The Afar, most of whom occupy one of the most inhospitable desert or semi-desert areas in the world, have long been regarded as a fierce and warlike people. They are certainly proud and individualistic, and somehow manage to eke a living out of the challenging wilderness in which many of them live. The majority of the Afar are semi-nomadic pastoralists, but a minority have settled, notably those in the Aussa oasis. Almost all are Muslims, and are organized into confederacies, tribes, and clans. The nomads live in small, isolated groups with the camel as their beast of burden, and keep sheep, goats, and cattle.
The Anuak people are found in the Gambella region. The indigenous Anuak people are mainly fishermen in this region, and the crops they do grow such as: sorghum does not reach their full potential because of the extremely basic methods employed. There are few large villages, as people prefer instead to group together around a mango grove in the extended family compound of no more than five or six huts.
The Oromo people, offer their products for sale in open markets. They produce the more familiar grains and vegetables of established agriculture. Coffee, one of the world’s favorIET beverages,is believed to have been ‘born’ in this region.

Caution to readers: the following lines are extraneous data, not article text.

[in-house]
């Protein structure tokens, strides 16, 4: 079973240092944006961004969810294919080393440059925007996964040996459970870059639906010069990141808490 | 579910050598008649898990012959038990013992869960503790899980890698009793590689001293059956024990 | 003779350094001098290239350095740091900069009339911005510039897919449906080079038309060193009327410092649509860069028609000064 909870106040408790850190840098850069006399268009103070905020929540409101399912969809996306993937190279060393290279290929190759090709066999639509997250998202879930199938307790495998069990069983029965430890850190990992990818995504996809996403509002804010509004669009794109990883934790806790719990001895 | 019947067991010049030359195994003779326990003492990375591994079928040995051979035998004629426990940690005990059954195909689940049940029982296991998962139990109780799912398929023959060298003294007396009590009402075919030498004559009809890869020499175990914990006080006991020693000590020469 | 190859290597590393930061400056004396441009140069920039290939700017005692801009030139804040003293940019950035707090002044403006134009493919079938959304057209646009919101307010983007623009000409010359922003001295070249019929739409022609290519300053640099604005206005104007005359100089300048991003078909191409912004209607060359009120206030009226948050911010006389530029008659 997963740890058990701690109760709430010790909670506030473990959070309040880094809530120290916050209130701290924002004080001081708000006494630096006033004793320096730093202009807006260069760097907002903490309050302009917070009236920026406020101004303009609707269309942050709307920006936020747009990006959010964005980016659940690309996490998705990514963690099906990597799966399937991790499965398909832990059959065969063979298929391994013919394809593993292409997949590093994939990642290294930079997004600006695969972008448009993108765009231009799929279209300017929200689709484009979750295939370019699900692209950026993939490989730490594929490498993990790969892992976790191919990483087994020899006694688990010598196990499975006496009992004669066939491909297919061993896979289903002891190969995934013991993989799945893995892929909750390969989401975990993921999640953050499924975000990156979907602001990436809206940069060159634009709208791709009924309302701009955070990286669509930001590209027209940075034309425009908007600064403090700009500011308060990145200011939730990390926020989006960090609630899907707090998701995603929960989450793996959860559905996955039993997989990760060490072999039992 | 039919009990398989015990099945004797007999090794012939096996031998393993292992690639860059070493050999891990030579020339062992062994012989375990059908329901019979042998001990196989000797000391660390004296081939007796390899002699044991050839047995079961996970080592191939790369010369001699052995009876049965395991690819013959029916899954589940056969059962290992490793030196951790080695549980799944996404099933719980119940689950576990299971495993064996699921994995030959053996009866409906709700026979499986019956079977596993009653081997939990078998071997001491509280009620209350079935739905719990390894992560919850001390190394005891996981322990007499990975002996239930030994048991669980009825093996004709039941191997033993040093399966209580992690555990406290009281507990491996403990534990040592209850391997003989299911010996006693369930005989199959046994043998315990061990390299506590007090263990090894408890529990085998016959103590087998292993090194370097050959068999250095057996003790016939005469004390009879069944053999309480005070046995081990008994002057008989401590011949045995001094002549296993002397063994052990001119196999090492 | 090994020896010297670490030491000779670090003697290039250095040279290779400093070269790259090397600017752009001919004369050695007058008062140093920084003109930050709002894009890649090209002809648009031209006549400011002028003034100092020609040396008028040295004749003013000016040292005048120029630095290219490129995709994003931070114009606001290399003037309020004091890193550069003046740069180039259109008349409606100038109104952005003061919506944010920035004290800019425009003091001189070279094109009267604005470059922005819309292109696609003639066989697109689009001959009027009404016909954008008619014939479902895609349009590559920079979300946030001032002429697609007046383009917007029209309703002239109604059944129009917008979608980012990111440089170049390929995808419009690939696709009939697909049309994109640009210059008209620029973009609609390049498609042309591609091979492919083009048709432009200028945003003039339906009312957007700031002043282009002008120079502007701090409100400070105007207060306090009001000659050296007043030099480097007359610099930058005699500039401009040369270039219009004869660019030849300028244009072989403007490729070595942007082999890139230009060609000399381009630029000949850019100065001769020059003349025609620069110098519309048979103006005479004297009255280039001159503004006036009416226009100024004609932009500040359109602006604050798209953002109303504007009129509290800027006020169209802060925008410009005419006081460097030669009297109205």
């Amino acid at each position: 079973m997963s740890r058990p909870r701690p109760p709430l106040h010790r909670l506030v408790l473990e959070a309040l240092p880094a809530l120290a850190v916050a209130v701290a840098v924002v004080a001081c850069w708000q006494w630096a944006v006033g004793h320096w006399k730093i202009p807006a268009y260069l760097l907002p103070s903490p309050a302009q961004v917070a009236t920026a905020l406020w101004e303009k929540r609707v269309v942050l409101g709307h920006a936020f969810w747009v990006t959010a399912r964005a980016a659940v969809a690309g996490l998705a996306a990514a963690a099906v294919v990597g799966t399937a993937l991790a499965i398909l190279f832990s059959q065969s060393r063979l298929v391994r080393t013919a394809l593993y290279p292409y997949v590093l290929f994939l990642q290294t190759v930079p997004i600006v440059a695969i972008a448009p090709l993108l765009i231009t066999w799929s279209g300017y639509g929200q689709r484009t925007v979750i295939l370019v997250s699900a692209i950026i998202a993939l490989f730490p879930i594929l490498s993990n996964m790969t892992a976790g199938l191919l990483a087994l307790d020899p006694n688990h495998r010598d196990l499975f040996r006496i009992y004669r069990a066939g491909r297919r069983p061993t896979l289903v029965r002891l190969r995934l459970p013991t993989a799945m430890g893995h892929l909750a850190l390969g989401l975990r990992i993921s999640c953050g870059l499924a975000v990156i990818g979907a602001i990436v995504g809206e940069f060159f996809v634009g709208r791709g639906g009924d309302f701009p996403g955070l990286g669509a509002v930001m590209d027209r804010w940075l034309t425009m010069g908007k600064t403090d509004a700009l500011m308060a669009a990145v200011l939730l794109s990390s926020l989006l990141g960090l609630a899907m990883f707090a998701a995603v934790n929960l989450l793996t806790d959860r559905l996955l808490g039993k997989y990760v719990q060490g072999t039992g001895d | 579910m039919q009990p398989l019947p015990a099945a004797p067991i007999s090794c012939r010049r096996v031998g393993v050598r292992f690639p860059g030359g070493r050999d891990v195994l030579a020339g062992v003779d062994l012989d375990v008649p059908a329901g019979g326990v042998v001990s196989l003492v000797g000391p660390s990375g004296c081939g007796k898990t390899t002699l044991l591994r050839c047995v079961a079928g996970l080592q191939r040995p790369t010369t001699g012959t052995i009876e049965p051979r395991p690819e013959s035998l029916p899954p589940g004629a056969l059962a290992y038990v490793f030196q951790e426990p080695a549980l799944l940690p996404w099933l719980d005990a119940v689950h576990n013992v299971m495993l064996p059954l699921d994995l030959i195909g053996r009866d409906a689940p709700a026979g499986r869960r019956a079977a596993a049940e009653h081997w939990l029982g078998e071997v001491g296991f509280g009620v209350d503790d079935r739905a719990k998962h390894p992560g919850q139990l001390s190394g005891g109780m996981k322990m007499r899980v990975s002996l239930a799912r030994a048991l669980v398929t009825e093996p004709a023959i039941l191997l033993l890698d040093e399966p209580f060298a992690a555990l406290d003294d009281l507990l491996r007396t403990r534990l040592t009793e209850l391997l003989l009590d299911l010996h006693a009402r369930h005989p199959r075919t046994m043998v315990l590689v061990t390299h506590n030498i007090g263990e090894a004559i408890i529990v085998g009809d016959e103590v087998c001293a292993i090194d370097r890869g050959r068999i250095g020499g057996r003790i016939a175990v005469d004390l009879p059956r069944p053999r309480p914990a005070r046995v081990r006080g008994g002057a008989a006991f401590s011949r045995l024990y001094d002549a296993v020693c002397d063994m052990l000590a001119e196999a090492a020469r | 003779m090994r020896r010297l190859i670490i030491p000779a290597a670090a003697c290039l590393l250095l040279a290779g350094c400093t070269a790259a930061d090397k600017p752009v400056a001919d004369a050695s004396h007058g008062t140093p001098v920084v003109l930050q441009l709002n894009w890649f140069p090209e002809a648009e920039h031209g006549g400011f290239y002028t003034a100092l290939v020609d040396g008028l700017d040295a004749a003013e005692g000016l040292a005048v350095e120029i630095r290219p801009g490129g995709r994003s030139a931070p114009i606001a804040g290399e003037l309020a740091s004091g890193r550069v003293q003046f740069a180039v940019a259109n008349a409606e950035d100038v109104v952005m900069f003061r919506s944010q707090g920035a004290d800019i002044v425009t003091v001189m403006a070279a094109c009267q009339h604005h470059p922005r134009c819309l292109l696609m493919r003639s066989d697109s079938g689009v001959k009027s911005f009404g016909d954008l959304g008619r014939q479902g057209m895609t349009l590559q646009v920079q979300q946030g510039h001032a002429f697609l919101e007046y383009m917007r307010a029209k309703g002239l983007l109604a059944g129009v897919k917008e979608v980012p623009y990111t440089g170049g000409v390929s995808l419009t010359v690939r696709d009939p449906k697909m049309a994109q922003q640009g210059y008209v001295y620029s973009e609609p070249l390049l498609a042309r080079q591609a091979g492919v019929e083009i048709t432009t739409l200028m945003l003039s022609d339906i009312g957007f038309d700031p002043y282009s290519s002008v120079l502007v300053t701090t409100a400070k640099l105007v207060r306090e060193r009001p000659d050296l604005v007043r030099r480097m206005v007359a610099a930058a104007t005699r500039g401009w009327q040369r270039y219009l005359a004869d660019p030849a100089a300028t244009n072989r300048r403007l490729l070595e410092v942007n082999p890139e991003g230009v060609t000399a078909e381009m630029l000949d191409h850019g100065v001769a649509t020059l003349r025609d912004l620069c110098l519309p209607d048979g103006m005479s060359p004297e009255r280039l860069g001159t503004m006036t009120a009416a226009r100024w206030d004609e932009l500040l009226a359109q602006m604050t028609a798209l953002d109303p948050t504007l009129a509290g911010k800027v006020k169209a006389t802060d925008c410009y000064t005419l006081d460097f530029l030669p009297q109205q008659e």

The lowland Somali wear long, often brightly coloured cotton wraps, while some of the cattle-herders in the lake district have clothing made of skins.
The South People
The Southern region is comprised of hundreds of ethnic groups. South of Konso and Yabello is inhabIETd by the Konso people. Except for trading with the neighbouring Borena for salt or cowrie shells, outside influence had, until recently, virtually passed by the Konso. The cornerstone of Konso culture, however, is a highly specialized and successful agricultural economy that, through terracing buttressed with stone, enable them to extract a productive living from the none-too-fertile hills and valleys that surround them.